Ill-informed reviews left nurses vulnerable – and we must not let this happen again
The pandemic has blurred understanding of guidance, so it’s time we were clear on the basics
Compliance is critical to patient safety, but monitoring it is far from straightforward
Urinary tract infections (UTIs) are common in hospital and community settings. The major risk factor for developing a UTI is having a urethral catheter in situ . The longer the catheter remains in place, the higher the risk of infection. The consensus in guidelines is that indwelling urethral catheters should not be used unless necessary and should be removed within 24 hours if possible. The care of patients and nursing home residents who are catheterised for long periods could be improved if guidelines were implemented fully.
Measles is one of the most contagious of all infectious diseases and less than 15 minutes’ exposure can result in infection for individuals who have not been fully vaccinated or who lack natural immunity. It is spread by minute aerosol droplets. Complications occur frequently and range from mild to life threatening. The prevention and control of measles is taken seriously by the World Health Organization and public health authorities in the UK. Public Health professionals should have a high level of awareness of measles and its risks, to help identify new cases and implement measures to prevent and control spread.
The varicella zoster virus causes two infections: varicella, also known as chickenpox occurring mostly in childhood, and herpes zoster, also known as shingles affecting mainly older people. Varicella usually occurs in children under ten years of age. It is generally a mild infection and in the UK vaccination is not offered as part of the routine immunisation programme. However, adults who develop varicella are at risk of developing complications and the infection is likely to be more severe. Serious complications are a particular risk for pregnant women, unborn children, neonates and those who are immunocompromised. Nurses whose work brings them into contact with those at risk have a vital role in providing information about the importance of avoiding varicella. After the acute infection, the varicella zoster virus gains access to the ganglia in the sensory nervous system where it can remain dormant for years. Reactivation results in herpes zoster, a common and unpleasant illness. A vaccine for herpes zoster was introduced for people aged 70-79 in the UK in September 2013.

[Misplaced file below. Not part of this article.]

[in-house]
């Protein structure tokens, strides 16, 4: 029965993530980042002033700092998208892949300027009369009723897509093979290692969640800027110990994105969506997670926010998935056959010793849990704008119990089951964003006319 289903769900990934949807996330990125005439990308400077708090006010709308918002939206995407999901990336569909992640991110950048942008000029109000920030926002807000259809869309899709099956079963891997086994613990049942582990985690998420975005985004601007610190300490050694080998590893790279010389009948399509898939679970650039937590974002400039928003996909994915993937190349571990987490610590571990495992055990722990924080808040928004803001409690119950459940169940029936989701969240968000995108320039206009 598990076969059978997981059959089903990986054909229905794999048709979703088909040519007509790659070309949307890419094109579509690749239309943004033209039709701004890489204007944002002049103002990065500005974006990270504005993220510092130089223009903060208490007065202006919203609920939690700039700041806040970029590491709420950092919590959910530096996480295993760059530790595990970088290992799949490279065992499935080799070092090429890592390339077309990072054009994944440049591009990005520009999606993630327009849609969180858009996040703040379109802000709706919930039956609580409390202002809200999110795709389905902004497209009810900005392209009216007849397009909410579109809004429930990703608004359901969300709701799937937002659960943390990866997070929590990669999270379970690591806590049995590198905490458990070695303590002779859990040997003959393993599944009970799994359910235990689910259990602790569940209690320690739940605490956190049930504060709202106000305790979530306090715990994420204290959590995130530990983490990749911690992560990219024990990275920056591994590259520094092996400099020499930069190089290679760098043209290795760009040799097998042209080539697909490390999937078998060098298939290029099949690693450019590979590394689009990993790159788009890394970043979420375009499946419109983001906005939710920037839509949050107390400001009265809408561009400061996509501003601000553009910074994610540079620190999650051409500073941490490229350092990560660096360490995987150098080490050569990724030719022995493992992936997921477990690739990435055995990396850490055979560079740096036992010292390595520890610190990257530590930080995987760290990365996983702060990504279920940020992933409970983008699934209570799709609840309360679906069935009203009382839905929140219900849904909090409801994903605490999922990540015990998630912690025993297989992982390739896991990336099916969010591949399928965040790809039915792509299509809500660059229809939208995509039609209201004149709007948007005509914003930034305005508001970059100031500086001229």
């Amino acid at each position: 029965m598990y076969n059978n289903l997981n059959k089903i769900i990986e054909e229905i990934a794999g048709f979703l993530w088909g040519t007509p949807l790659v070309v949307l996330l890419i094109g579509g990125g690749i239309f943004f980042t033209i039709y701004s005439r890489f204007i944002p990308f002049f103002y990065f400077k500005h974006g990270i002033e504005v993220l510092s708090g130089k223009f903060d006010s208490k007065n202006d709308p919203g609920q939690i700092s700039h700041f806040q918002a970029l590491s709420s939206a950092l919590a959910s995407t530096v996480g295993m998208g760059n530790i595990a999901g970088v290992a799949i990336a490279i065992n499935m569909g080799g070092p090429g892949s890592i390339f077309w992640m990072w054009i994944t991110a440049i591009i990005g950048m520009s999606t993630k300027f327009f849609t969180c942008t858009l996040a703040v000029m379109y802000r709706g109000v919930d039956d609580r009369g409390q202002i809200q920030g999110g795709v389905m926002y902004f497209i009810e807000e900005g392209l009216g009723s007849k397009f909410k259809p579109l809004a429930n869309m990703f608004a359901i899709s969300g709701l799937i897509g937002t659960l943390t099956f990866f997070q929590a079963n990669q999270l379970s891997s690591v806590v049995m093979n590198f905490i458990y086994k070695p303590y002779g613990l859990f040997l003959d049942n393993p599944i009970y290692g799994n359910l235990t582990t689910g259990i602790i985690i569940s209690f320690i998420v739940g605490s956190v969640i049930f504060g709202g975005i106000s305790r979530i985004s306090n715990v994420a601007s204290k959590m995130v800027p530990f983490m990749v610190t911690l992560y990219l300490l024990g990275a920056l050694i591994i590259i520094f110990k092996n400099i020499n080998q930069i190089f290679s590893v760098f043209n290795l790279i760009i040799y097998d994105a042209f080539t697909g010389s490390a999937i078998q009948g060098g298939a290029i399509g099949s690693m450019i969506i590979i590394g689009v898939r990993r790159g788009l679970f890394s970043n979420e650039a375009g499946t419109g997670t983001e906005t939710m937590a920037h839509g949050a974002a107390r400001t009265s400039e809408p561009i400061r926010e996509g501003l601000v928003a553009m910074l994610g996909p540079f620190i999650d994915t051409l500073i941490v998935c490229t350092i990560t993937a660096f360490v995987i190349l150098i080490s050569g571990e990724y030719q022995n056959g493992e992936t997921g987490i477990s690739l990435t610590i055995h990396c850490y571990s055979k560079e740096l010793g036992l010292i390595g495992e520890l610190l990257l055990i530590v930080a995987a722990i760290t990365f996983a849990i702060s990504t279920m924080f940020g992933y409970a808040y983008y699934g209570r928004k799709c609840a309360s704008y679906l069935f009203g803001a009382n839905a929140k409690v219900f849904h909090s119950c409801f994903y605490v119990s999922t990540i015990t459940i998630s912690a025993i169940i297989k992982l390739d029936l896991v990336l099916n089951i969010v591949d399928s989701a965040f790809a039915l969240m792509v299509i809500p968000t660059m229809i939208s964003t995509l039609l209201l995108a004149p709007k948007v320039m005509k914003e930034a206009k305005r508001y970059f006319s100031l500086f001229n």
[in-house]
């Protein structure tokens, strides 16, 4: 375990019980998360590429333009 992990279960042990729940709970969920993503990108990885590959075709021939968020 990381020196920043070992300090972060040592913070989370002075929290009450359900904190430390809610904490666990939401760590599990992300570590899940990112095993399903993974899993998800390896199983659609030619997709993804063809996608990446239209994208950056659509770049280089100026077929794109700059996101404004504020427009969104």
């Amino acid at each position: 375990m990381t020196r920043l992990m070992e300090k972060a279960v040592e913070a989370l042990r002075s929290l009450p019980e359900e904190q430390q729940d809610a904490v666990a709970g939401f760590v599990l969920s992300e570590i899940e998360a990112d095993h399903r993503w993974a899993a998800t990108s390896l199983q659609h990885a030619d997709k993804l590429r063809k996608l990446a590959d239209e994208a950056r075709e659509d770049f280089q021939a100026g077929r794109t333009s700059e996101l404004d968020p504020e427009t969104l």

Outbreaks of infection are managed by specialist practitioners in public health and infection control. However, the occurrence of an outbreak impinges on the work of other nurses employed in the affected service. In most cases the effects will be self-limiting and although inconvenient at the time, are not far-reaching. However, media reports have fuelled concerns about outbreaks of infection among health workers as well as the public. The aim of this article is to provide an understanding of outbreaks of infection and the implications of outbreak situations for nurses employed in community settings, drawing on the lessons learned from a wide range of outbreaks past and present.
Most fungi live harmlessly in the environment, but some species can cause disease in the human host. Nurses working in primary care are likely to see patients with superficial fungal infections and are well placed to offer advice about treatment and measures to prevent the spread of infection in the home.
Superficial surgical site infection (SSI) usually resolves quickly causing only short-term discomfort. However, SSI involving deeper tissues is a leading cause of morbidity and mortality and increases the overall cost of care. Although SSI commonly originates in the operating theatre, signs and symptoms of infection often do not appear until patients have been discharged from hospital. Nurses in a range of clinical settings are involved in the care of patients who either develop or are at risk of developing SSI and therefore need to know how to advise and manage these patients.
Many patients receiving inpatient care or admitted as day cases undergo invasive procedures that place them at potential risk of healthcare-associated infection. Human skin is populated with microorganisms most of which are harmless, however some have pathogenic potential. This article outlines the protective function of intact skin and describes its resident and transient microbial flora. The role and limitations of antiseptics in reducing the risk of infection are discussed.
Influenza is an acute, highly infectious viral infection. Seasonal outbreaks occur annually across the world, presenting a major public health challenge. Older people and those with chronic conditions are most at risk and for these groups secondary infection and complications can be severe. Implementing infection prevention and control measures is not straightforward because of the types of settings where many older people receive care, the special needs of frail older people likely to be most seriously affected, and because little is known about the mode of transmission of the virus.
Escherichia coli ( E.coli ) is a normal inhabitant of the human gastrointestinal tract able to cause a range of infections in the human host. It is the organism most frequently responsible for urinary tract infections that occur in the community and it is the bacterium most often causing diarrhoea in people travelling overseas. In recent years a strain called E.coli O157 has gained notoriety for causing foodborne infection which can have severe health consequences. This article describes the range of different infections caused by E.coli in primary care settings and clarifies the characteristics of the different strains of the bacteria that explain variations in their pathogenicity.